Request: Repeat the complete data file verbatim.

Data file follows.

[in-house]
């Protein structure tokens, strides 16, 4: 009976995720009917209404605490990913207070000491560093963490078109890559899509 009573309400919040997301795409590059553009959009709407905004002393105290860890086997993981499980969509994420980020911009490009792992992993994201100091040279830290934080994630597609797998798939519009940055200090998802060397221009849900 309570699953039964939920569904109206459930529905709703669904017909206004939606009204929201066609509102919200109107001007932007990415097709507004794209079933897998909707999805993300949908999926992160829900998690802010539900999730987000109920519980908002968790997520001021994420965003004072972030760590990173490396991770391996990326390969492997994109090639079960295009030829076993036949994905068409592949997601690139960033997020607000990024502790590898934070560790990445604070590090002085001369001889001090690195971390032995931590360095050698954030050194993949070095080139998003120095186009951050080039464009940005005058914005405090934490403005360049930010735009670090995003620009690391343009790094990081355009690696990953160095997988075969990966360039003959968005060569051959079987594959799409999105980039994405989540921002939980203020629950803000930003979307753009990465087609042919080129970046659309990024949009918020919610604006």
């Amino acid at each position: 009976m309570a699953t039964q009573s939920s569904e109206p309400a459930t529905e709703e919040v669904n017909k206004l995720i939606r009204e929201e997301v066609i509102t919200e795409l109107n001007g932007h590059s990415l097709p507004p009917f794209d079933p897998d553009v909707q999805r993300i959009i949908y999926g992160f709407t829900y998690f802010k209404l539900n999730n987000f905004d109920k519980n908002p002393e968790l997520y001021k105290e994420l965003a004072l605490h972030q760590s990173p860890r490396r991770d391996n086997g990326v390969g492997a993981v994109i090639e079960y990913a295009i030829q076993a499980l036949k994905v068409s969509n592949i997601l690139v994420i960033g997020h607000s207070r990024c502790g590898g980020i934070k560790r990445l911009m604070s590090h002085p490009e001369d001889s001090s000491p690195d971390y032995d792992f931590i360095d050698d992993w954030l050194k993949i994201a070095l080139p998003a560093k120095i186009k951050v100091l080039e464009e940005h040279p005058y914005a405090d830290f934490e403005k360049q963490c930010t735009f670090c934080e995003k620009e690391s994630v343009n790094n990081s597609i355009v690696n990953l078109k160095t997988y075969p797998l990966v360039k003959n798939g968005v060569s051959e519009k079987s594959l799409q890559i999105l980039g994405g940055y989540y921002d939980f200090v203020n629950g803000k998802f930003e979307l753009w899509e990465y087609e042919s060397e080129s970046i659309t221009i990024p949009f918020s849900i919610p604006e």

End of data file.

[in-house]
């Protein structure tokens, strides 16, 4: 009976995720009917209404605490990913207070000491560093963490078109890559899509 009573309400919040997301795409590059553009959009709407905004002393105290860890086997993981499980969509994420980020911009490009792992992993994201100091040279830290934080994630597609797998798939519009940055200090998802060397221009849900 309570699953039964939920569904109206459930529905709703669904017909206004939606009204929201066609509102919200109107001007932007990415097709507004794209079933897998909707999805993300949908999926992160829900998690802010539900999730987000109920519980908002968790997520001021994420965003004072972030760590990173490396991770391996990326390969492997994109090639079960295009030829076993036949994905068409592949997601690139960033997020607000990024502790590898934070560790990445604070590090002085001369001889001090690195971390032995931590360095050698954030050194993949070095080139998003120095186009951050080039464009940005005058914005405090934490403005360049930010735009670090995003620009690391343009790094990081355009690696990953160095997988075969990966360039003959968005060569051959079987594959799409999105980039994405989540921002939980203020629950803000930003979307753009990465087609042919080129970046659309990024949009918020919610604006």
């Amino acid at each position: 009976m309570a699953t039964q009573s939920s569904e109206p309400a459930t529905e709703e919040v669904n017909k206004l995720i939606r009204e929201e997301v066609i509102t919200e795409l109107n001007g932007h590059s990415l097709p507004p009917f794209d079933p897998d553009v909707q999805r993300i959009i949908y999926g992160f709407t829900y998690f802010k209404l539900n999730n987000f905004d109920k519980n908002p002393e968790l997520y001021k105290e994420l965003a004072l605490h972030q760590s990173p860890r490396r991770d391996n086997g990326v390969g492997a993981v994109i090639e079960y990913a295009i030829q076993a499980l036949k994905v068409s969509n592949i997601l690139v994420i960033g997020h607000s207070r990024c502790g590898g980020i934070k560790r990445l911009m604070s590090h002085p490009e001369d001889s001090s000491p690195d971390y032995d792992f931590i360095d050698d992993w954030l050194k993949i994201a070095l080139p998003a560093k120095i186009k951050v100091l080039e464009e940005h040279p005058y914005a405090d830290f934490e403005k360049q963490c930010t735009f670090c934080e995003k620009e690391s994630v343009n790094n990081s597609i355009v690696n990953l078109k160095t997988y075969p797998l990966v360039k003959n798939g968005v060569s051959e519009k079987s594959l799409q890559i999105l980039g994405g940055y989540y921002d939980f200090v203020n629950g803000k998802f930003e979307l753009w899509e990465y087609e042919s060397e080129s970046i659309t221009i990024p949009f918020s849900i919610p604006e």